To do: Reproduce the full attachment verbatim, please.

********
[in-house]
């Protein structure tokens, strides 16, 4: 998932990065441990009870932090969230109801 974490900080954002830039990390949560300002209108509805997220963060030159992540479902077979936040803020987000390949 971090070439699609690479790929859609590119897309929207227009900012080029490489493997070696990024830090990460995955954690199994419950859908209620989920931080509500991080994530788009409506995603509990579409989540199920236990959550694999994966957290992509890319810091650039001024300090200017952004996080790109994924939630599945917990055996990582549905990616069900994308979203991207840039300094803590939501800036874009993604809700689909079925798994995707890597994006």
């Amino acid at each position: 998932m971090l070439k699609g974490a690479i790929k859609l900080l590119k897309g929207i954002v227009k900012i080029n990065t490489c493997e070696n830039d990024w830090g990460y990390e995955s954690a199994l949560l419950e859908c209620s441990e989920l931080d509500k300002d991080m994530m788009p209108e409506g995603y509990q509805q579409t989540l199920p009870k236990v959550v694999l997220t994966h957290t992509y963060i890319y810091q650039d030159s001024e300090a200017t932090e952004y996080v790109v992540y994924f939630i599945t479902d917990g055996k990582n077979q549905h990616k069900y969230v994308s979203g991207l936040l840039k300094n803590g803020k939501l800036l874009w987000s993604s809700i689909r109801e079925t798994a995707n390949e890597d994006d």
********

[in-house]
């Protein structure tokens, strides 16, 4: 998932990065441990009870932090969230109801 974490900080954002830039990390949560300002209108509805997220963060030159992540479902077979936040803020987000390949 971090070439699609690479790929859609590119897309929207227009900012080029490489493997070696990024830090990460995955954690199994419950859908209620989920931080509500991080994530788009409506995603509990579409989540199920236990959550694999994966957290992509890319810091650039001024300090200017952004996080790109994924939630599945917990055996990582549905990616069900994308979203991207840039300094803590939501800036874009993604809700689909079925798994995707890597994006």
């Amino acid at each position: 998932m971090l070439k699609g974490a690479i790929k859609l900080l590119k897309g929207i954002v227009k900012i080029n990065t490489c493997e070696n830039d990024w830090g990460y990390e995955s954690a199994l949560l419950e859908c209620s441990e989920l931080d509500k300002d991080m994530m788009p209108e409506g995603y509990q509805q579409t989540l199920p009870k236990v959550v694999l997220t994966h957290t992509y963060i890319y810091q650039d030159s001024e300090a200017t932090e952004y996080v790109v992540y994924f939630i599945t479902d917990g055996k990582n077979q549905h990616k069900y969230v994308s979203g991207l936040l840039k300094n803590g803020k939501l800036l874009w987000s993604s809700i689909r109801e079925t798994a995707n390949e890597d994006d």